Instead, the sweeping move, announced by the Department of Health and Human Services, appears to open the way for a doctor or nurse to turn away a transgender individual with a broken arm — for no other reason than by their gender identity.

Hospitals working on making cheaper generic drugs

Time - Several major not-for-profit hospital groups are trying their own solution to drug shortages and high prices: creating a company to make cheaper generic drugs.

The plan follows years of shortages of generic injected medicines that are the workhorses of hospitals, along with some huge price increases for once-cheap generic drugs. Those problems drive up costs for hospitals, require staff time to find scarce drugs or devise alternatives, and sometimes mean patients don’t get the best choice.

The not-for-profit drug company initially will be backed by four hospital groups — Intermountain Health, Ascension and two Catholic health systems, Trinity Health and SSM Health — plus the VA health system.

Together, the five groups include more than 450 hospitals, nearly one-tenth of U.S. hospitals. They also run numerous clinics, nursing homes, doctors’ offices and other medical facilities, along with hospice and home care programs and an insurance plan. More health systems are expected to join soon.

Why the Trump disaster will last for years

Naked Capitalism =One year in, the Trump administration continues to set records for the discipline and efficiency with which it is seating federal judges– who have lifetime tenure, and will continue to serve long after the Donald is a bad memory.

As David Lat writes in Above the Law, the administration well understands that the success of advancing its agenda, in the longer term, depends in significant part on the composition of the federal judiciary. Trump cannot replace sitting judges, but he can make sure, going forward, that those who share a similar ideological approach, are ruling on his initiatives and those of his successors,
Many of President Trump’s initiatives might get stuck in Congress, struck down by courts, or undone by his successor — but his appointees to the federal bench, appointed for life, will be around for a long, long time (especially given the administration’s focus on youth  when selecting nominees).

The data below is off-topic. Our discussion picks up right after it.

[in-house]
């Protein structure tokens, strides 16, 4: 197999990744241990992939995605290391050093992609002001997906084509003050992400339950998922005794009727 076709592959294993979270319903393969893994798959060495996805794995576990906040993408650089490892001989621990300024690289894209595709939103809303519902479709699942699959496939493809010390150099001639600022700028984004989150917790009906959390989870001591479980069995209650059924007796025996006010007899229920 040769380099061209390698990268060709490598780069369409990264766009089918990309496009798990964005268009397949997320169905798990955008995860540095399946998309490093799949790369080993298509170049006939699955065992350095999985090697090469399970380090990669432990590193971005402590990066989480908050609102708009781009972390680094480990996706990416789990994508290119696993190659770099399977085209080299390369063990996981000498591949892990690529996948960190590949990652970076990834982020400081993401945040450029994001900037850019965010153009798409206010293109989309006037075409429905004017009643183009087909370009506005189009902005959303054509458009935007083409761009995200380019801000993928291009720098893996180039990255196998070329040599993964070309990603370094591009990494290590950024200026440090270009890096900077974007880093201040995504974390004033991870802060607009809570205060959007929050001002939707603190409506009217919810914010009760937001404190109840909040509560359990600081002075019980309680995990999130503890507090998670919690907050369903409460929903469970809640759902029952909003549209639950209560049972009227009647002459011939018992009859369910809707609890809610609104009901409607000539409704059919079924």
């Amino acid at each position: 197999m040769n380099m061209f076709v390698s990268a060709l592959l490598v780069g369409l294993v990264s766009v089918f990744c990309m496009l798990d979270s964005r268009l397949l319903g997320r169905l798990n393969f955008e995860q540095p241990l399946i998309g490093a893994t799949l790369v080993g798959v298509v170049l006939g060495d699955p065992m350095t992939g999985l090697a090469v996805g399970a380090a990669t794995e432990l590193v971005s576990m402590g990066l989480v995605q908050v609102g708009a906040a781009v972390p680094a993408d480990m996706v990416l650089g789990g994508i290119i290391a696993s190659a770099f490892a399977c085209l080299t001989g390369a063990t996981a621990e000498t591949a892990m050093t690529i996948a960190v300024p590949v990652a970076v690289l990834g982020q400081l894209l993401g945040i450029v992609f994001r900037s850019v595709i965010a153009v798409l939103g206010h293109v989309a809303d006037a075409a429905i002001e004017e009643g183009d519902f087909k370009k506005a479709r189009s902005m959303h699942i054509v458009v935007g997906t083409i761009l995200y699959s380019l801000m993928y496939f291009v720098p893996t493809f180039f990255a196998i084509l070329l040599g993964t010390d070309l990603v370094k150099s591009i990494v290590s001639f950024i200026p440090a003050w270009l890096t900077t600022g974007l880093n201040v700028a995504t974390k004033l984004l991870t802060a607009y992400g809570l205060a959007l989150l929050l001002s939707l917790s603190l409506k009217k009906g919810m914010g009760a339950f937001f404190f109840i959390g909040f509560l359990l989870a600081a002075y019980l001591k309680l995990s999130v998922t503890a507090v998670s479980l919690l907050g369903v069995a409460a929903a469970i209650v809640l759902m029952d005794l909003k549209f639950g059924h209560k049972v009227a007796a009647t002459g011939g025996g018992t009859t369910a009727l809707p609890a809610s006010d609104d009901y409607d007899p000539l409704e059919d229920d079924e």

Diary spills beans on Margaret Thatcher

This is a fascinating look by a high official writing about his prime minister.  Your editor has attributed part of the fall of the first American republic to Thatcher's role as Ronald Reagan' brain. 

Daily Mail, UK - Margaret Thatcher wanted to ‘push’ Vietnamese boat people into the sea, ‘loathed’ Germans, and believed South Africa should become a whites-only state.

She disliked men with moustaches because they ‘looked like hairdressers’ – and may have quit as Prime Minister because of husband Denis’s heavy drinking.

That is the controversial portrait painted of her in a new book by Sir Patrick Wright, who was head of the Diplomatic Service at the end of Thatcher’s Downing Street years and at the start of John Major’s term in office.


Percent of union workers low and unchanged

The Hill -New figures released by the Bureau of Labor Statistics on Friday show 10.7 percent of American workers are members of a labor union, unchanged from a year before.

Since 1983, the first year in which the Bureau collected labor union data as part of its Current Population Survey, union membership has declined by almost half. That year, 20.1 percent of American workers were members of a union.

Today, just over a third of public-sector workers are union members, compared with just 6.5 percent of private sector workers.

Department of Good Stuff: Drug war links


Ryan gets half million pay off from Koch Brothers after tax bill passage

Huffington Post -Just days after the House passed its version of the federal tax law slashing corporate tax rates, House Speaker Paul Ryan collected nearly $500,000 in campaign contributions from billionaire energy mogul Charles Koch and his wife, according to a recent campaign donor report.

Koch and his brother David spent millions of dollars to get the tax law passed and are spending millions more in a public relations campaign in an attempt to boost support for the law, The Wall Street Journal reported.

Jazz break